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CKD Among Children and Adolescents - 2018

Posted by Susan Eymann, MS on Nov 20, 2019

(Gleaned from the 2018 USRDS Annual Data Report: Volume 1, Chapter 6: www.usrds.org)

A comparison of all children and those with CKD within the 1,970,375 privately insured children in the United States in 2016 indicates that overall, CKD was present in 2.7 cases per 1,000 children. CKD was most common in children under 4 years of age and adolescents age 18 to 21.

Coexisting conditions such as diabetes (4.1%), hypertension (8.8%) and cardiovascular diseases (10.3%) were more common in children with CKD than in the full pediatric GettyImages-1132248020population. Overall, in 2016, cardiovascular disease was present in 85 per 10,000 children and diabetes in 31 per 10,000 children. Concurrently diagnosed CKD and cardiovascular disease was present in 3 per 10,000 and CKD and diabetes was present in 1 per 10,000 children. Children with any of these three conditions account for 144 per 10,000 persons, or about 1.4 percent.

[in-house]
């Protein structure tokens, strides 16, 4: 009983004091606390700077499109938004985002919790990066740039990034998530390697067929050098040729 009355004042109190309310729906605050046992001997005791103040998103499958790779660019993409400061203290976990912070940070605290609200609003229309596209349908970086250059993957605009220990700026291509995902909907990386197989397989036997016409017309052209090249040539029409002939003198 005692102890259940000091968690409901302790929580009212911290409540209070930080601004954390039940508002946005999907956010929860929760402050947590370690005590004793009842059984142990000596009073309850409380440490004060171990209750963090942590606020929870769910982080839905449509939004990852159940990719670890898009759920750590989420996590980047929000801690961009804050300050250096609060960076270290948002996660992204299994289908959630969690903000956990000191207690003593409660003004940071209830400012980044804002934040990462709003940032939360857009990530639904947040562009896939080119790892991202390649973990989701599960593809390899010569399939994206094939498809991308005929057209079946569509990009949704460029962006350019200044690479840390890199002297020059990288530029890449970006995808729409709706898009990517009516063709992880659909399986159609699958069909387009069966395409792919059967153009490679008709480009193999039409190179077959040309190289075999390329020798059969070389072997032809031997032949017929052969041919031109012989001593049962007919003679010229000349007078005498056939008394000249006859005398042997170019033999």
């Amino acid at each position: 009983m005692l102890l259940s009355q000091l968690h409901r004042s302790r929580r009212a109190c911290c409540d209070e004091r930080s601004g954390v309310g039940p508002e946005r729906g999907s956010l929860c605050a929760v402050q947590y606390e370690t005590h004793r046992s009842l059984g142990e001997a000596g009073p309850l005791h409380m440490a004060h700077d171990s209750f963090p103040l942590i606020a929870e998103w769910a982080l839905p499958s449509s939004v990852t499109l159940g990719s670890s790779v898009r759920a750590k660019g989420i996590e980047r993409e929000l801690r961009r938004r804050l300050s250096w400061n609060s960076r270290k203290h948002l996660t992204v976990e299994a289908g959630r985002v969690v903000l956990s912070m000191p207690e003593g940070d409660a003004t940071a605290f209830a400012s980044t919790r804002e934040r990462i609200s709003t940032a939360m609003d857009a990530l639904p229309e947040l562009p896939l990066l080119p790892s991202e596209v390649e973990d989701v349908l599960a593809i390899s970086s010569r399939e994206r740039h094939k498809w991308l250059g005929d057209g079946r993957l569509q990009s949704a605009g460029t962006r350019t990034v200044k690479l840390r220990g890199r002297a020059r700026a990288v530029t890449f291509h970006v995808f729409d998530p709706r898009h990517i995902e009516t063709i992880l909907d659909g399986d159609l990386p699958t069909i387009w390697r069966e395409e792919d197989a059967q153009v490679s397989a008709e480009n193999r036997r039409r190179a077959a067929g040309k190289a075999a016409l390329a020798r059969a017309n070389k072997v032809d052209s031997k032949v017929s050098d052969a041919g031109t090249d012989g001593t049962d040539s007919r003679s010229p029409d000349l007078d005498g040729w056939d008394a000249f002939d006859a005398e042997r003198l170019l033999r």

Overall, children with CKD have 12 times higher hospitalizations per 1,000 patient-years compared to all children. The youngest children, age 4 years and below, have the highest frequency of hospitalizations in the full and CKD pediatric subsets.

Healthcare expenditures were 7.6 times higher for children with CKD compared with non-CKD children in 2016. Over a 10-year period, between 2006 and 2016, single commercial healthcare expenditures for children with CKD increased by 47.6 percent from $10,200 per patient-year to $15,053 per patient-year. In comparison, expenditures for non-CKD children rose by 26.4 percent, from $1,571 to $1,985 per patient-year.

Summary:

  • 2.7 per 1,000 children with healthcare coverage within a single commercial payer had chronic kidney disease (CKD)
  • Hospitalization rates were 12 times higher for children with CKD than for all children
  • Between 2006 and 2016, healthcare expenditures increased by 50% for children with CKD, compared to 25% for children without CKD
  • Healthcare expenditures for children with CKD in 2016 were 7.6 times higher than expenditures for children without CKD

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